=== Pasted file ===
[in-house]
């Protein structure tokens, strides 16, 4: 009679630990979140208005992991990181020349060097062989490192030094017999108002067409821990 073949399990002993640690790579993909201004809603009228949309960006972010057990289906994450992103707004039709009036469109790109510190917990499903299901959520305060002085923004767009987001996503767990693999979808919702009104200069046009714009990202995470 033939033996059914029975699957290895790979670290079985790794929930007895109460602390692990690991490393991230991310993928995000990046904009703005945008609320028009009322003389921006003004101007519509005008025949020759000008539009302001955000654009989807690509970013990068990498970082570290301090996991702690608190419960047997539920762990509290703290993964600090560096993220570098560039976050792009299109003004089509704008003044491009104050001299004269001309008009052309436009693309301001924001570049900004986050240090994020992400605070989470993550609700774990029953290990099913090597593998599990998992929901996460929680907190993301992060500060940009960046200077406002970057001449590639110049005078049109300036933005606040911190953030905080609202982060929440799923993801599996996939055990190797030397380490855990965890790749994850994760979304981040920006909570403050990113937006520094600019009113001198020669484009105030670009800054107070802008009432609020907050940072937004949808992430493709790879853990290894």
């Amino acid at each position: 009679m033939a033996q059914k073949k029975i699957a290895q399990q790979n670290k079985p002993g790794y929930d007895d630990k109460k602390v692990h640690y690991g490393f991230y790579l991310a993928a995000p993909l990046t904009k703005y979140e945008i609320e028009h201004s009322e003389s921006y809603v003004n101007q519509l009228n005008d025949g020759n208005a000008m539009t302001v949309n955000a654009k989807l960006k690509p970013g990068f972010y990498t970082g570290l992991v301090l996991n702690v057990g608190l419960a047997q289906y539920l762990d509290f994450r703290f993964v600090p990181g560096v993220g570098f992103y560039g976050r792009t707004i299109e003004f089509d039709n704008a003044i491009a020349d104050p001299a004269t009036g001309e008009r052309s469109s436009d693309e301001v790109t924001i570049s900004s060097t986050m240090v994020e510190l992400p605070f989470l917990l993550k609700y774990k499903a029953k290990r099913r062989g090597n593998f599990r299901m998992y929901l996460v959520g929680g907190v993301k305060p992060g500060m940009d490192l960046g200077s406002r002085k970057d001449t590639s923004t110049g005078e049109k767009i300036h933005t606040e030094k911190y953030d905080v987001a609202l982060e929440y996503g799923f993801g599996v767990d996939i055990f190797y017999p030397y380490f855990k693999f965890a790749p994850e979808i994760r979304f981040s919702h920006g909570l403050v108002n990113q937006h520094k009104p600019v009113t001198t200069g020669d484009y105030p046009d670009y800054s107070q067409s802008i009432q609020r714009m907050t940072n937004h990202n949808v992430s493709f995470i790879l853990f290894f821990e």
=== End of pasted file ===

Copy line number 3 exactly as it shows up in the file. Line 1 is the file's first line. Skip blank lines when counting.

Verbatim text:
């Amino acid at each position: 009679m033939a033996q059914k073949k029975i699957a290895q399990q790979n670290k079985p002993g790794y929930d007895d630990k109460k602390v692990h640690y690991g490393f991230y790579l991310a993928a995000p993909l990046t904009k703005y979140e945008i609320e028009h201004s009322e003389s921006y809603v003004n101007q519509l009228n005008d025949g020759n208005a000008m539009t302001v949309n955000a654009k989807l960006k690509p970013g990068f972010y990498t970082g570290l992991v301090l996991n702690v057990g608190l419960a047997q289906y539920l762990d509290f994450r703290f993964v600090p990181g560096v993220g570098f992103y560039g976050r792009t707004i299109e003004f089509d039709n704008a003044i491009a020349d104050p001299a004269t009036g001309e008009r052309s469109s436009d693309e301001v790109t924001i570049s900004s060097t986050m240090v994020e510190l992400p605070f989470l917990l993550k609700y774990k499903a029953k290990r099913r062989g090597n593998f599990r299901m998992y929901l996460v959520g929680g907190v993301k305060p992060g500060m940009d490192l960046g200077s406002r002085k970057d001449t590639s923004t110049g005078e049109k767009i300036h933005t606040e030094k911190y953030d905080v987001a609202l982060e929440y996503g799923f993801g599996v767990d996939i055990f190797y017999p030397y380490f855990k693999f965890a790749p994850e979808i994760r979304f981040s919702h920006g909570l403050v108002n990113q937006h520094k009104p600019v009113t001198t200069g020669d484009y105030p046009d670009y800054s107070q067409s802008i009432q609020r714009m907050t940072n937004h990202n949808v992430s493709f995470i790879l853990f290894f821990e």